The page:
Ethnic Conflict And The Quest For Democracy In Nigeria
The vilification of ethnicity as the scapegoat of all vices associated with the Nigerian body polity has made the subject a dominant theme in the study of Nigerian political economy. No work is deemed 'scholarly' that does not consider the salience or irrelevance of ethnicity in its analysis and conclusions. Thus, analysts interested in such diverse issues as nationalism, decolonisation, national integration, political parties, military intervention, corruption, economic development, structural adjustment, democratisation and violent conflict have all considered the 'ethnicity' variable. This was the case even in the 1960s and 1970s when the major intellectual traditions felt ethnicity was of secondary importance as an explanatory variable; at best an epiphenomenon and at worst a mask for class privilege (Sklar 1967).
The result of such interest in ethnicity, which is proportional to the high level of 'ethnic consciousness' in the Nigerian society (Lewis et al 2002), is a legion of literature on ethnicity, making a critique a Herculean task. It is apposite to note from the onset that the title of the present article is not only ambitious, but also somewhat restrictive. It suggests that it is possible to isolate what might be called 'ethnic studies' in Nigeria from the wider scholarship on ethnicity. Actually, much of the material on Nigeria has been inspired by the paradigms of the study of ethnicity in the social sciences generally. As Jinadu (1994: 166) rightly puts it, 'the study of ethnic relations in Nigeria has passed through a number of phases reflecting changes in the country's political status as well as changes in fashions and trends in the social science research agenda'. The title is borne from the fact that the works in review focus on Nigeria and very little attempt has been made to bring in comparative materials. This introductory section is followed by conceptual clarifications and a critical analysis of the different explanations scholars have advanced for understanding the phenomenon of ethnicity in Nigeria. Following this, the themes that have dominated the study of ethnicity in Nigeria are examined, outlining some of the neglected issues.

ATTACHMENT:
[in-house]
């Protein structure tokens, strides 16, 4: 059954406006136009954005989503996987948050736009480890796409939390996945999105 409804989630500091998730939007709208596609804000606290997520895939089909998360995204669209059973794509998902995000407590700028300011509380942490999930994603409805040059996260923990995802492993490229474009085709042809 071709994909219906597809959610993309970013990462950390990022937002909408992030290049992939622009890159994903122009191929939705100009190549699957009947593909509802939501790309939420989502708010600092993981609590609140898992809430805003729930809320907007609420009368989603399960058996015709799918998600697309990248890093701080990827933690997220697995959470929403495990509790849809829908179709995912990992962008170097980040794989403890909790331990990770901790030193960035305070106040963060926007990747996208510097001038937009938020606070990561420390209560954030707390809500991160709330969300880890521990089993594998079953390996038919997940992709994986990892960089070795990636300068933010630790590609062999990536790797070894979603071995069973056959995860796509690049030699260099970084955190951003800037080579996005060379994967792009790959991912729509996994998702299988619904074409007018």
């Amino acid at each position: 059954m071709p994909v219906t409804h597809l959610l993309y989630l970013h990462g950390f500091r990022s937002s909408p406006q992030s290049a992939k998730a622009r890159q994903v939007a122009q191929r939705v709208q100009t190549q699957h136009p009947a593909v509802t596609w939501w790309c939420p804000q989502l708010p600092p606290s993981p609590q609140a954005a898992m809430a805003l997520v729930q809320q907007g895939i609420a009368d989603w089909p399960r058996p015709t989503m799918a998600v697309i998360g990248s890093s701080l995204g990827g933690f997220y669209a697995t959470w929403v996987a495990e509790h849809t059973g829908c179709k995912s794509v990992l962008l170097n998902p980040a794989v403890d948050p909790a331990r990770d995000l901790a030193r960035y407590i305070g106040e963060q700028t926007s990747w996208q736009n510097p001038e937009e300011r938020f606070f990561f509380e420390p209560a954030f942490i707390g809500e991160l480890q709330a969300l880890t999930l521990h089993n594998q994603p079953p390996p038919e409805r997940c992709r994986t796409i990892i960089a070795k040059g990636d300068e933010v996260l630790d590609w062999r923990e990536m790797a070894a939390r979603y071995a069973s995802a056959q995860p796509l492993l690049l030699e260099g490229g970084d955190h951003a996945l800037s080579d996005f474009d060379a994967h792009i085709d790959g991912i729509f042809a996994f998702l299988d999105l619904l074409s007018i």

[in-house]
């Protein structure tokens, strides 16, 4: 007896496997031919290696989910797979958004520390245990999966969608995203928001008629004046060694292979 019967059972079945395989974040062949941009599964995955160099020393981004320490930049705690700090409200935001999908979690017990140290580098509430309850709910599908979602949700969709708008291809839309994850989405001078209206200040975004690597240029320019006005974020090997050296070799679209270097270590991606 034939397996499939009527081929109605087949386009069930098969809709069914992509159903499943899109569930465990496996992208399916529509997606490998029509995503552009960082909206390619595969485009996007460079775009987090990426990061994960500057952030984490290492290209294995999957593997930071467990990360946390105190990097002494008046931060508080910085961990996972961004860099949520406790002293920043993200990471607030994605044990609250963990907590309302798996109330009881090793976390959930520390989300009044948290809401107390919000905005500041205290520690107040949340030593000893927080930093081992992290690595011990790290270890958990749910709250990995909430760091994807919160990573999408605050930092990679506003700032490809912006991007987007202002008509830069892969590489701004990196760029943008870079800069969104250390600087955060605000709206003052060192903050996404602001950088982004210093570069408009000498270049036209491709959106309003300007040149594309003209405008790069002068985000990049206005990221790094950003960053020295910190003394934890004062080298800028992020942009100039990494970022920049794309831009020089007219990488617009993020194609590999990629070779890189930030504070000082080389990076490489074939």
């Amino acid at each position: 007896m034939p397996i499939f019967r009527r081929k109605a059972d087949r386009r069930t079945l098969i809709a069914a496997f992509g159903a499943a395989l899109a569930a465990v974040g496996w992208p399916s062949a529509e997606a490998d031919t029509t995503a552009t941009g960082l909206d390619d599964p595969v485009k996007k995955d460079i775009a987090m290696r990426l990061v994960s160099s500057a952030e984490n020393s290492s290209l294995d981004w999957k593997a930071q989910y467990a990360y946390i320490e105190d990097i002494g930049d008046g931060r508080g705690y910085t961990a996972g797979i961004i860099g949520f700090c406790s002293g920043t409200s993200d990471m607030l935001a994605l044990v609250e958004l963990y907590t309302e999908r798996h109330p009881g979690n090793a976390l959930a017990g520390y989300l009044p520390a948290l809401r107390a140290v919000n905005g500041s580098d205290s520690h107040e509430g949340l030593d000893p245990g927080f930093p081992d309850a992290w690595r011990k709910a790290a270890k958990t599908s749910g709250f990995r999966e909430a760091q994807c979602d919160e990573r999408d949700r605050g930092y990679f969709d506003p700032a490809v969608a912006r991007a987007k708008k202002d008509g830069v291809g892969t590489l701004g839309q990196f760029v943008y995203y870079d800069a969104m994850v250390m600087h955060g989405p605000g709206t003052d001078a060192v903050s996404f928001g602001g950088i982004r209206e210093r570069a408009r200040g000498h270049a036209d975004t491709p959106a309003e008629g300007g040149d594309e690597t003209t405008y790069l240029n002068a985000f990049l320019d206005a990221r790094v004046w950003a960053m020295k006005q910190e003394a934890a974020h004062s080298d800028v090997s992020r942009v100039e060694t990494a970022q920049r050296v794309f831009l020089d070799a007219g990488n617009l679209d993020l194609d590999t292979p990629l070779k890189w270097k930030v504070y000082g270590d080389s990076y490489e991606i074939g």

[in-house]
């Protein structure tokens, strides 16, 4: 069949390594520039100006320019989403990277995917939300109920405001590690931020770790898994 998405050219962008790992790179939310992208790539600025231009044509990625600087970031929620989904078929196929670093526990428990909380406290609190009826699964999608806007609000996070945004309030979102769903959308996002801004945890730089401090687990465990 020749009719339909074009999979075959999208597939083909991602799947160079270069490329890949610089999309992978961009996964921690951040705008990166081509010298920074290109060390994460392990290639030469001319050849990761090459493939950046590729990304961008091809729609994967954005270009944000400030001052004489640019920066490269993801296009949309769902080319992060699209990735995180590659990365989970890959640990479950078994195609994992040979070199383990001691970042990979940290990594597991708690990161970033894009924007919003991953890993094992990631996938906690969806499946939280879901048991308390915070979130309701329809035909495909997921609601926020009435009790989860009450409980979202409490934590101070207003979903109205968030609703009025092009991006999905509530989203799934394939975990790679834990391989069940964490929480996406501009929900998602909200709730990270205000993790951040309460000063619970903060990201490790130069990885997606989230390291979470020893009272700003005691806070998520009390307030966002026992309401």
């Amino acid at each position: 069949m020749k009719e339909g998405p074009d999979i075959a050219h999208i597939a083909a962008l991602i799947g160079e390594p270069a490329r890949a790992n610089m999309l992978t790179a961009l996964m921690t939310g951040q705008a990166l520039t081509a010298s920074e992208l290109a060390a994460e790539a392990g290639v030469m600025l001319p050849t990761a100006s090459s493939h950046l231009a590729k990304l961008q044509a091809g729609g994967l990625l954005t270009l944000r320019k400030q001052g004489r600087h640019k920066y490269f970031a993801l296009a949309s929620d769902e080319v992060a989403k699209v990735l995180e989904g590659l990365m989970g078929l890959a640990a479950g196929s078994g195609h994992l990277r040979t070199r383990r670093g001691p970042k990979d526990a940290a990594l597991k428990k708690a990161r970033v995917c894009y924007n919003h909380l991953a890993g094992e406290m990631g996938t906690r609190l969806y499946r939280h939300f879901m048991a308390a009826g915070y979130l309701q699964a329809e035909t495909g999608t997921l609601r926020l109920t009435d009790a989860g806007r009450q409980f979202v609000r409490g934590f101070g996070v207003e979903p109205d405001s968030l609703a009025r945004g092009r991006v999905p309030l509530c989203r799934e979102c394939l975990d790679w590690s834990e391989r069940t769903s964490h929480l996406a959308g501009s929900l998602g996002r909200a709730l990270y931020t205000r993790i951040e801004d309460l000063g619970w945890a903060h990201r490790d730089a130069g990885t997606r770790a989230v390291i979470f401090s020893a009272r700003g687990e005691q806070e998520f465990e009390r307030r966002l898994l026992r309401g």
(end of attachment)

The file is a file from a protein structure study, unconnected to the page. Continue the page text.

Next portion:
To begin with, ethnicity1 may be defined as “the employment or mobilization of ethnic identity and difference to gain advantage in situations of competition, conflict or cooperation” (Osaghae 1995:11). This definition is preferred because it identifies two issues that are central to discussions on ethnicity. The first is that ethnicity is neither natural nor accidental, but is the product of a conscious effort by social actors. The second is that ethnicity is not only manifest in conflictive or competitive relations but also in the contexts of cooperation. A corollary to the second point is that ethnic conflict manifests itself in various forms, including voting, community service and violence. Thus, it need not always have negative consequences. Ethnicity also encompasses the behaviour of ethnic groups.
Ethnic groups are groups with ascribed membership, usually but not always based on claims or myths of common history, ...